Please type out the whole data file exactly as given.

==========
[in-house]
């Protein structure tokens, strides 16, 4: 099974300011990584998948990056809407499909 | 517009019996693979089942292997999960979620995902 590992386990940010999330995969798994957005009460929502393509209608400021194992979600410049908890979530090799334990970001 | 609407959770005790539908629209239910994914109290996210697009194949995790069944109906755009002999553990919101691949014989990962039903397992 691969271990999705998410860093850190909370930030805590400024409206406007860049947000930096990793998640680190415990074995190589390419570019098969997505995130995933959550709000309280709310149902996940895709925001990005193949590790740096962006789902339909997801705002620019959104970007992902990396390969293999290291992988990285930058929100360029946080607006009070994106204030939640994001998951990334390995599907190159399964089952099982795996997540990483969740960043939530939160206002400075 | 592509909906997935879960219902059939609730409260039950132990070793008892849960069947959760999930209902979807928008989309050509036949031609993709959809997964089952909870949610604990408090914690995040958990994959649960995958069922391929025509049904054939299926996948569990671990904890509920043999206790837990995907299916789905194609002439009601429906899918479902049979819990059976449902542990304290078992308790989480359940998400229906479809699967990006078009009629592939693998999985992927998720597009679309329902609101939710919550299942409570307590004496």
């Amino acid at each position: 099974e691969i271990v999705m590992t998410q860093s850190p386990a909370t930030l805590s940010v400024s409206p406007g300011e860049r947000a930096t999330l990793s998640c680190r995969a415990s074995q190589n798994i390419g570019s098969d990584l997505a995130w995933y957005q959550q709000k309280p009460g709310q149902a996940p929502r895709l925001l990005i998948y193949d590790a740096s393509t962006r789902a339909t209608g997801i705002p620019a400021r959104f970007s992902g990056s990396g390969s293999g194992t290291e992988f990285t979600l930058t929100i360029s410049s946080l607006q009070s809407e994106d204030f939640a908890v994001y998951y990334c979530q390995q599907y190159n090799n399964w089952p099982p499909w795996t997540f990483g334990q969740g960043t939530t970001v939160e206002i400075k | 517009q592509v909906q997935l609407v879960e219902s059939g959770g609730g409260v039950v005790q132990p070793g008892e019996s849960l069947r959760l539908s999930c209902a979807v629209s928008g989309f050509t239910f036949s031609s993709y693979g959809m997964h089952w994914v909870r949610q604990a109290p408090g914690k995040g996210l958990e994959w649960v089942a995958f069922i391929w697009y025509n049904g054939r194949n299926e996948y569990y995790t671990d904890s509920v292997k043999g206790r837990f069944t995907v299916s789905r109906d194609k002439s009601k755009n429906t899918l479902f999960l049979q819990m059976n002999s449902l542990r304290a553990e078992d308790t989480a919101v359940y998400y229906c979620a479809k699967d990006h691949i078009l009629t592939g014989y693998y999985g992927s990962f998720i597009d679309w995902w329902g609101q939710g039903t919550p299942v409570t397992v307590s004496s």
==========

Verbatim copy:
[in-house]
């Protein structure tokens, strides 16, 4: 099974300011990584998948990056809407499909 | 517009019996693979089942292997999960979620995902 590992386990940010999330995969798994957005009460929502393509209608400021194992979600410049908890979530090799334990970001 | 609407959770005790539908629209239910994914109290996210697009194949995790069944109906755009002999553990919101691949014989990962039903397992 691969271990999705998410860093850190909370930030805590400024409206406007860049947000930096990793998640680190415990074995190589390419570019098969997505995130995933959550709000309280709310149902996940895709925001990005193949590790740096962006789902339909997801705002620019959104970007992902990396390969293999290291992988990285930058929100360029946080607006009070994106204030939640994001998951990334390995599907190159399964089952099982795996997540990483969740960043939530939160206002400075 | 592509909906997935879960219902059939609730409260039950132990070793008892849960069947959760999930209902979807928008989309050509036949031609993709959809997964089952909870949610604990408090914690995040958990994959649960995958069922391929025509049904054939299926996948569990671990904890509920043999206790837990995907299916789905194609002439009601429906899918479902049979819990059976449902542990304290078992308790989480359940998400229906479809699967990006078009009629592939693998999985992927998720597009679309329902609101939710919550299942409570307590004496």
């Amino acid at each position: 099974e691969i271990v999705m590992t998410q860093s850190p386990a909370t930030l805590s940010v400024s409206p406007g300011e860049r947000a930096t999330l990793s998640c680190r995969a415990s074995q190589n798994i390419g570019s098969d990584l997505a995130w995933y957005q959550q709000k309280p009460g709310q149902a996940p929502r895709l925001l990005i998948y193949d590790a740096s393509t962006r789902a339909t209608g997801i705002p620019a400021r959104f970007s992902g990056s990396g390969s293999g194992t290291e992988f990285t979600l930058t929100i360029s410049s946080l607006q009070s809407e994106d204030f939640a908890v994001y998951y990334c979530q390995q599907y190159n090799n399964w089952p099982p499909w795996t997540f990483g334990q969740g960043t939530t970001v939160e206002i400075k | 517009q592509v909906q997935l609407v879960e219902s059939g959770g609730g409260v039950v005790q132990p070793g008892e019996s849960l069947r959760l539908s999930c209902a979807v629209s928008g989309f050509t239910f036949s031609s993709y693979g959809m997964h089952w994914v909870r949610q604990a109290p408090g914690k995040g996210l958990e994959w649960v089942a995958f069922i391929w697009y025509n049904g054939r194949n299926e996948y569990y995790t671990d904890s509920v292997k043999g206790r837990f069944t995907v299916s789905r109906d194609k002439s009601k755009n429906t899918l479902f999960l049979q819990m059976n002999s449902l542990r304290a553990e078992d308790t989480a919101v359940y998400y229906c979620a479809k699967d990006h691949i078009l009629t592939g014989y693998y999985g992927s990962f998720i597009d679309w995902w329902g609101q939710g039903t919550p299942v409570t397992v307590s004496s």